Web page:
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Six simple ways to get GovFresh. Other ideas on how we can connect or work together? Contact us or email me at luke [at] govfresh [dot] com.

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Personal, operations security and social networking tips

MC3 William Selby and DoD Public Affairs chief Price Floyd share tips on keeping you and your family safe when using social networking sites, such as Twitter and Facebook, and how personal activity can affect your reputation as well as operations security.

Quotable:

I think people believe that they put one small piece of information just on one social networking site, that that in of itself is innocent. But our adversaries are able to take that one small piece of information, combine it with other pieces of information from other people and paint a picture of where our forces may be, what we’re planning on doing. So what we need to remember is that OPSEC, operations security, is paramount.

New book ‘State of the eUnion: Government 2.0 and Onwards’ available free for download

State of the eUnion: Government 2.0 and Onwards

A new book, State of the eUnion: Government 2.0 and Onwards, is now available free for download. The book, a compilation of essays from 34 Gov 2.0 thought leaders, will soon be available in print through Amazon and elsewhere.

From the publisher:

“In many ways, eGovernment has come of age. The use of IT and digital media is today part of everything government does, so the ‘e’ is becoming obsolete. ‘eGovernment is just Government,’ as the saying goes, but it is important to realise that the ‘e’ has changed government forever, and will keep doing so, and hence we now talk about Government 2.0, ” said John Gotze.

The book’s contributors touch on a number of different subjects, all related to making government work better. Some deal with getting government data out into the open, breaking down data silos. Others focus on how to interact with the public through interactive websites. Still others discuss how to facilitate organizational change that will open up government.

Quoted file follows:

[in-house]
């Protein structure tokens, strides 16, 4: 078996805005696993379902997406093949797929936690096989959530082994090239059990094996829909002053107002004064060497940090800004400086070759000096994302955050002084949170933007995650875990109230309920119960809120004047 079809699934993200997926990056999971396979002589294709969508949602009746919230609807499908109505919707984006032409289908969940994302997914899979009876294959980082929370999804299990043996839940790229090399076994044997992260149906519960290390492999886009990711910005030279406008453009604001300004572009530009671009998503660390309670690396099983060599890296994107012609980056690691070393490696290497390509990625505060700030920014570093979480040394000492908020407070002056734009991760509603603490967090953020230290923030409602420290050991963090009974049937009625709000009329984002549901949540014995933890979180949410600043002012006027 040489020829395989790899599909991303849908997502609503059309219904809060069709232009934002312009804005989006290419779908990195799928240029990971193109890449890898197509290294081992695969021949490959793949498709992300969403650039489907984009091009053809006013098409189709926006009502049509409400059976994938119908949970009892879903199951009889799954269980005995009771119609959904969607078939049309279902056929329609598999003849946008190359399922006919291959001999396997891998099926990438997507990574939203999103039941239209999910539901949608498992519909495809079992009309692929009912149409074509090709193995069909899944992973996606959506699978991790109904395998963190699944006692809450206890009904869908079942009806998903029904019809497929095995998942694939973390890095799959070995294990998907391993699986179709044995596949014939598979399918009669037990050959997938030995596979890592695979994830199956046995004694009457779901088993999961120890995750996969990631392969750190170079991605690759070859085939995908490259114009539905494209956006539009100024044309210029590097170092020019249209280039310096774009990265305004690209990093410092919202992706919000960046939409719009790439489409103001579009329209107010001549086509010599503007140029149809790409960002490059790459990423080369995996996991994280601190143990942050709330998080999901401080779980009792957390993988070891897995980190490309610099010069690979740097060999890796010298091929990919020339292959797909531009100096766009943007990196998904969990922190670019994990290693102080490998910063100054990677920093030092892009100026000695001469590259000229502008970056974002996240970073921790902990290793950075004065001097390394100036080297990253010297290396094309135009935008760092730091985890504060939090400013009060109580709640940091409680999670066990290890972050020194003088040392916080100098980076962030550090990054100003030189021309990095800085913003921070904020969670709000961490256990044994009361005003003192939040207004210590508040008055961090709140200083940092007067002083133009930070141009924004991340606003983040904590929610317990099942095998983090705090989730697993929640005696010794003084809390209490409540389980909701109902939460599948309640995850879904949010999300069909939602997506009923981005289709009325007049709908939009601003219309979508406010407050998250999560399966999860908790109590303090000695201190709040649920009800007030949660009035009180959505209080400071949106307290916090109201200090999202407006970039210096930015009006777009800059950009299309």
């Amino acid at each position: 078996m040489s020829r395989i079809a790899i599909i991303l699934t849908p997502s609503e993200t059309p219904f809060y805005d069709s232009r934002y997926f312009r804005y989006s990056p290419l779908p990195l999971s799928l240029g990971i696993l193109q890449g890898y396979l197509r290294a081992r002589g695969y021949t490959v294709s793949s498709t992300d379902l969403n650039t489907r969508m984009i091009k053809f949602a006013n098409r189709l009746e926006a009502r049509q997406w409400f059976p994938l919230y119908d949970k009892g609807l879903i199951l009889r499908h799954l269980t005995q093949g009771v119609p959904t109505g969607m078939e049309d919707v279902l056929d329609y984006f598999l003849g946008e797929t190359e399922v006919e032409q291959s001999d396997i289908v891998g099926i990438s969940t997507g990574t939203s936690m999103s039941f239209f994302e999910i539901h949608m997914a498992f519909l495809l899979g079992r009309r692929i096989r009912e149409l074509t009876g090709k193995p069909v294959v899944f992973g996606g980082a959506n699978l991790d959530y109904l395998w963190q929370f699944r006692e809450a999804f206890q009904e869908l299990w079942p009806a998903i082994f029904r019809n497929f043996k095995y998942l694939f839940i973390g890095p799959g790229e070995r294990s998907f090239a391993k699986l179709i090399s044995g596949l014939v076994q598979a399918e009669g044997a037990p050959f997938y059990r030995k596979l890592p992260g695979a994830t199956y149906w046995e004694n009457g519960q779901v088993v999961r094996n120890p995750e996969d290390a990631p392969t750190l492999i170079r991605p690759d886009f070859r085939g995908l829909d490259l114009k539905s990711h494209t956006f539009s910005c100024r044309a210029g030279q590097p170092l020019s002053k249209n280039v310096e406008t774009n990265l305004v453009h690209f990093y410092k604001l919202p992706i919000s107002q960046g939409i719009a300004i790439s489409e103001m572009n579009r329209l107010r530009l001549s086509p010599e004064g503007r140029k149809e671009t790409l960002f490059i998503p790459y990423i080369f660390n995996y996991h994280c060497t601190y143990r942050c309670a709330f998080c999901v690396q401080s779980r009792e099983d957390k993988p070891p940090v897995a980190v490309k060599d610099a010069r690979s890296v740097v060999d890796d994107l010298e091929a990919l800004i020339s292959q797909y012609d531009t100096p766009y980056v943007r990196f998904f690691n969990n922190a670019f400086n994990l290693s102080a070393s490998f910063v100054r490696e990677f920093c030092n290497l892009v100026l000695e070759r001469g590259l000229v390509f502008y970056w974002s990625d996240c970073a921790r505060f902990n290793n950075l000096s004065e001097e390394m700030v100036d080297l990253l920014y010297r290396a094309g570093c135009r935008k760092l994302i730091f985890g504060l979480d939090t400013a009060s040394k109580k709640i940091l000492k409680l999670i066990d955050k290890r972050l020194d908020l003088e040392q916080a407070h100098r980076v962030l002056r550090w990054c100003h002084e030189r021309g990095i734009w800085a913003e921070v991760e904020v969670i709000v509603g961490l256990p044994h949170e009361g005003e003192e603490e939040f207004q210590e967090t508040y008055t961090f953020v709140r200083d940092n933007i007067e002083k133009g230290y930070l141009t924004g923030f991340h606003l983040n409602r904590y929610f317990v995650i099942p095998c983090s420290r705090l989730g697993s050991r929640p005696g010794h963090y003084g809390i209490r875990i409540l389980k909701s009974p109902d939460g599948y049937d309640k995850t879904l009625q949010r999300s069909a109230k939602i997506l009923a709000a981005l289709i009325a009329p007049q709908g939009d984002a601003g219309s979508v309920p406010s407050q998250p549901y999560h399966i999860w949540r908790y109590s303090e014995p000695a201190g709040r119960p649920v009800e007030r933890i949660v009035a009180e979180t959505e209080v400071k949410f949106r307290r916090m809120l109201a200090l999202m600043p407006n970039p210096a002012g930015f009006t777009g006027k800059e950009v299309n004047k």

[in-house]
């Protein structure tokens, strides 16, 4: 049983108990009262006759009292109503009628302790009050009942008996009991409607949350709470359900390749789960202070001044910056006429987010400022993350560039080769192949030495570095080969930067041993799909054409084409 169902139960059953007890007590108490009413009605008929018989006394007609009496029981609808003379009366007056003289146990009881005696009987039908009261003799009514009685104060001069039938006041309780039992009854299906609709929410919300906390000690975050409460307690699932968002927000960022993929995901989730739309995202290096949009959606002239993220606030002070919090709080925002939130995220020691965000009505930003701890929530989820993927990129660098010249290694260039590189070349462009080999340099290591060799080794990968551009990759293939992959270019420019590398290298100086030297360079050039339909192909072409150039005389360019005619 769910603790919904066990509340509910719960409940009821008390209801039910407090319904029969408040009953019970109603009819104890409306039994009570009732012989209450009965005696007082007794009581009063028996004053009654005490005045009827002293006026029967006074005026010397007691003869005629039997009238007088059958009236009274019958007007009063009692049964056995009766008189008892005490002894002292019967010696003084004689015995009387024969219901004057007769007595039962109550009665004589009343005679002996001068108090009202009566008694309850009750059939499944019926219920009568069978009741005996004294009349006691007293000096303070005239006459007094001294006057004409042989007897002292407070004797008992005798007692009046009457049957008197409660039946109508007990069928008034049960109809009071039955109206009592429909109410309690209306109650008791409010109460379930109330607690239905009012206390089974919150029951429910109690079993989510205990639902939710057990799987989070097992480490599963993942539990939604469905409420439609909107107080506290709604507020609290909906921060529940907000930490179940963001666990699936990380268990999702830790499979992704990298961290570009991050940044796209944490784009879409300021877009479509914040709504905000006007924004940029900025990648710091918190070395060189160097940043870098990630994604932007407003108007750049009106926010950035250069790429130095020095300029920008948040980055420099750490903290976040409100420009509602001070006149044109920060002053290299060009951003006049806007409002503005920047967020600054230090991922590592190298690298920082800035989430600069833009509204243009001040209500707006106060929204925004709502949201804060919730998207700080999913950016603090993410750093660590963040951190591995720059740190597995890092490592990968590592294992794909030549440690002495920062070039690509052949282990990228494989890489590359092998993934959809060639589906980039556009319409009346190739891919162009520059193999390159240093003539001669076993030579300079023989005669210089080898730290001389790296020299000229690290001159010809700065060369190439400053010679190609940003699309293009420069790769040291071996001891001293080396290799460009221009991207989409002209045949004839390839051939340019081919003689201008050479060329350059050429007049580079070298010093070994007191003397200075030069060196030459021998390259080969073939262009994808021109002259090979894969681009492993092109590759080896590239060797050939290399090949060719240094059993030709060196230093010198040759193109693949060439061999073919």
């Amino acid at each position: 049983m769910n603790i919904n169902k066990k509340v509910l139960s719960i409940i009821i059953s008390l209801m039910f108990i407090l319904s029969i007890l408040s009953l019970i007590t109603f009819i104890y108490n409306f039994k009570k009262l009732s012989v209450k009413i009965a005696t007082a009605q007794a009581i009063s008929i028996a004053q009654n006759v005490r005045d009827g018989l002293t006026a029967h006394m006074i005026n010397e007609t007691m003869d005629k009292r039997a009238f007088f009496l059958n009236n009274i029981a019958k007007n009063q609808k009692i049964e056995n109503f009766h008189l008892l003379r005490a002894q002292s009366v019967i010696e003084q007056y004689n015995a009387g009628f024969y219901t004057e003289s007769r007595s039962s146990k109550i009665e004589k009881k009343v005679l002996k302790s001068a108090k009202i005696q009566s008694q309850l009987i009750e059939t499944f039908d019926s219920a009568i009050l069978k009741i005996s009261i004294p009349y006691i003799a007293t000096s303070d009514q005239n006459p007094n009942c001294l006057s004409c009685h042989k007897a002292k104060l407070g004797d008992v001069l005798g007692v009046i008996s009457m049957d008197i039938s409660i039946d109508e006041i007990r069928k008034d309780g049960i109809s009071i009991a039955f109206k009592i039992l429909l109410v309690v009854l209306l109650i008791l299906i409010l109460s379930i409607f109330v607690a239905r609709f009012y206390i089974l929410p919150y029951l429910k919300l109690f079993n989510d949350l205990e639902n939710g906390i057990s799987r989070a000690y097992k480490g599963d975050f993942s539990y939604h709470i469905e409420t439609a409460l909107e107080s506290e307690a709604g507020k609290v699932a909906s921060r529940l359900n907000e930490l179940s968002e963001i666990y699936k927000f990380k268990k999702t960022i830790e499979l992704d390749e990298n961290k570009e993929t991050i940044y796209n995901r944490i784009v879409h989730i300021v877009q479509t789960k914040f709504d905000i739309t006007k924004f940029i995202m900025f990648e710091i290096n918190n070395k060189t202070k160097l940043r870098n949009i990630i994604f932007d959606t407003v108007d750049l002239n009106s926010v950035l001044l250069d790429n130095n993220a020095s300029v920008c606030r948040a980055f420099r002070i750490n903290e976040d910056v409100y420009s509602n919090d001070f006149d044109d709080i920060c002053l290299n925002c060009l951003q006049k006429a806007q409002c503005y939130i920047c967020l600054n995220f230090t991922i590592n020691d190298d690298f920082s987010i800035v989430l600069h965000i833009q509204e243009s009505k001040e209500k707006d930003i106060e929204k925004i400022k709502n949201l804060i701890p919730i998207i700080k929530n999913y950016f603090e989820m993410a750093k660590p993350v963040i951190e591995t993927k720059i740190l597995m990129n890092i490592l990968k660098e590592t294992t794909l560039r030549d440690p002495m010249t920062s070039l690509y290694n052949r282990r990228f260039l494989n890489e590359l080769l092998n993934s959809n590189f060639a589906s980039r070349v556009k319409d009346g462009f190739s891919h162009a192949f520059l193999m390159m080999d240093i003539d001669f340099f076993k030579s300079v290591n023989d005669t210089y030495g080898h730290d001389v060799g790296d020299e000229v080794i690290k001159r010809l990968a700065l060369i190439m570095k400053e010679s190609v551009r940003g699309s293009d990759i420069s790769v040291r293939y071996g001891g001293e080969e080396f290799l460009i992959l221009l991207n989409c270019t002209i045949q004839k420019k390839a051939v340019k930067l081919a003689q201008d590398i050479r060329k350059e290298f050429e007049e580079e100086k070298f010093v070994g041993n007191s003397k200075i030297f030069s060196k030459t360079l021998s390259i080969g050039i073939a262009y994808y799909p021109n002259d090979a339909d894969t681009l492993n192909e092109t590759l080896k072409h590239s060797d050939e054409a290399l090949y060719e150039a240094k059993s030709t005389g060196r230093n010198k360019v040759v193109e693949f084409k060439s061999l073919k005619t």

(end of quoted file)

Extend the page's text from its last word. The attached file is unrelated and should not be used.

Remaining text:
Contributors:

  • Richard Allan, Facebook
  • Kim Normann Andersen, Copenhagen Business School
  • Tony Bovaird, Birmingham
 University
  • Lee Bryant, HeadShift
  • Joanne Caddy, OECD
  • Stephen Collins, AcidLabs
  • Dan Doney, US 
Office 
of 
the 
Director 
of 
National
 Intelligence
  • James Downe, Cardiff 
University
  • Mark Drapeau, National
 Defense
 University
  • Bengt Feil, TuTech
 Innovation
  • Dave Fletcher, State of Utah
  • Michael Friis, Folkets
 Ting
  • Matt Leighninger, Deliberative
 Democracy
 Consortium
  • Lawrence Lessig, Harvard
 Law
 School
  • Rolf Lührs, TuTech
 Innovation
  • Elke Löffler, Governance 
International
  • Rony Medaglia, Copenhagen Business School
  • Philipp S. Müller, Center
 for
 Public
 Management
 and 
Governance
  • David Osimo, Tech4i2
  • Tim O’Reilly, O’Reilly Inc.
  • Tommy Dejbjerg Pedersen, Geekhouse
  • Chris Potts, Dominic Barrow
  • Steve Radick, Booz
 Allen
 Hamilton
  • Harald Rathmann, TuTech
 Innovation
  • Steve Ressler, GovLoop
  • Alexandra Samuel, Social
Signal
  • W. David Stephenson, Stephenson Strategies
  • Hanne Sørum, The
 Norwegian
 School
 of
 Information
 Technology
  • Ariel Waldman, Spacehack.org
  • David Weinberger, Harvard
 Berkman
 Center
 for
 Internet
 & Society
  • Olov Östberg, Mid
 Sweden
 University

Gov 2.0 Hero: Steve Lunceford

Steve Lunceford

What was your path to Gov 2.0?